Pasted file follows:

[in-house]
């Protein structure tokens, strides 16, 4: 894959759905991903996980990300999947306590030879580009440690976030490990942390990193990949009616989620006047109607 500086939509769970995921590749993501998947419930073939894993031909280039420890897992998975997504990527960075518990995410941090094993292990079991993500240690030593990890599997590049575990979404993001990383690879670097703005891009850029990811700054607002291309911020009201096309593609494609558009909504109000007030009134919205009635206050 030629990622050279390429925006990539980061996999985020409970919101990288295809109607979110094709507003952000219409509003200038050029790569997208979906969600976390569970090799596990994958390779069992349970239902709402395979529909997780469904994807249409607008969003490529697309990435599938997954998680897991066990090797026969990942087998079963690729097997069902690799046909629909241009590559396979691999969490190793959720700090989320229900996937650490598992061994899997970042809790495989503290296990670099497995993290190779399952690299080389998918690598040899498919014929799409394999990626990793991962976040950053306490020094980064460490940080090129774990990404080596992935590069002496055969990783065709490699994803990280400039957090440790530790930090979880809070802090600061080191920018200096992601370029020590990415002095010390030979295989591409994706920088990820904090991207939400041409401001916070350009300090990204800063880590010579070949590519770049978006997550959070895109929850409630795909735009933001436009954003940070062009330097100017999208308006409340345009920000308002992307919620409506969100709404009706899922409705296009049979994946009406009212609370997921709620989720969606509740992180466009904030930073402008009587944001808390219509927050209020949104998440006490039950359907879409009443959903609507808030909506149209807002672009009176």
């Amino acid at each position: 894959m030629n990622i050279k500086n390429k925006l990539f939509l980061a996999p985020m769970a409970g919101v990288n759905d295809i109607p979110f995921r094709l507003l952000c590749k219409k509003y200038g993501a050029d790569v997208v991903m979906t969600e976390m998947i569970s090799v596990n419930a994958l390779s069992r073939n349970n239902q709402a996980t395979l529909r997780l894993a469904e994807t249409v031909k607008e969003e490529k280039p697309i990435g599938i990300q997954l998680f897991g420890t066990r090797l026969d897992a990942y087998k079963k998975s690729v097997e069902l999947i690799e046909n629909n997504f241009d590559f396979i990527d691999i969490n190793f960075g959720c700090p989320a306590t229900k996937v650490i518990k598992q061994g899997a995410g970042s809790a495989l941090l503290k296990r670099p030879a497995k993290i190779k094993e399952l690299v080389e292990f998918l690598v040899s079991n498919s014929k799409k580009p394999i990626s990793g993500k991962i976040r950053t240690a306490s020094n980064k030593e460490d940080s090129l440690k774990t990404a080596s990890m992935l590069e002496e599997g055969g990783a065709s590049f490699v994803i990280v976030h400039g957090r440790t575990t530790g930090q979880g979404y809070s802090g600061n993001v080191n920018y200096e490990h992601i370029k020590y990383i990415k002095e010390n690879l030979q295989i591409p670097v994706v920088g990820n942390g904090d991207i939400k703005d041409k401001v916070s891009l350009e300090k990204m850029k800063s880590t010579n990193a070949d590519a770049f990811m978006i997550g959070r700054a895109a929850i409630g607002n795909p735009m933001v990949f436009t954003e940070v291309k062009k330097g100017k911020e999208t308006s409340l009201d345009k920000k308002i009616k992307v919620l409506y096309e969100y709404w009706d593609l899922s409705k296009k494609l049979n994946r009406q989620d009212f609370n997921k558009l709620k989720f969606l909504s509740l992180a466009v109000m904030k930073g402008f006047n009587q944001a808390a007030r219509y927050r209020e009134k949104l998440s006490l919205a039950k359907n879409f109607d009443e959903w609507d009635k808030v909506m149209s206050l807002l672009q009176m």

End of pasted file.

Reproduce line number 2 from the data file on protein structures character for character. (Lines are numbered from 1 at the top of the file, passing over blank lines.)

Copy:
């Protein structure tokens, strides 16, 4: 894959759905991903996980990300999947306590030879580009440690976030490990942390990193990949009616989620006047109607 500086939509769970995921590749993501998947419930073939894993031909280039420890897992998975997504990527960075518990995410941090094993292990079991993500240690030593990890599997590049575990979404993001990383690879670097703005891009850029990811700054607002291309911020009201096309593609494609558009909504109000007030009134919205009635206050 030629990622050279390429925006990539980061996999985020409970919101990288295809109607979110094709507003952000219409509003200038050029790569997208979906969600976390569970090799596990994958390779069992349970239902709402395979529909997780469904994807249409607008969003490529697309990435599938997954998680897991066990090797026969990942087998079963690729097997069902690799046909629909241009590559396979691999969490190793959720700090989320229900996937650490598992061994899997970042809790495989503290296990670099497995993290190779399952690299080389998918690598040899498919014929799409394999990626990793991962976040950053306490020094980064460490940080090129774990990404080596992935590069002496055969990783065709490699994803990280400039957090440790530790930090979880809070802090600061080191920018200096992601370029020590990415002095010390030979295989591409994706920088990820904090991207939400041409401001916070350009300090990204800063880590010579070949590519770049978006997550959070895109929850409630795909735009933001436009954003940070062009330097100017999208308006409340345009920000308002992307919620409506969100709404009706899922409705296009049979994946009406009212609370997921709620989720969606509740992180466009904030930073402008009587944001808390219509927050209020949104998440006490039950359907879409009443959903609507808030909506149209807002672009009176």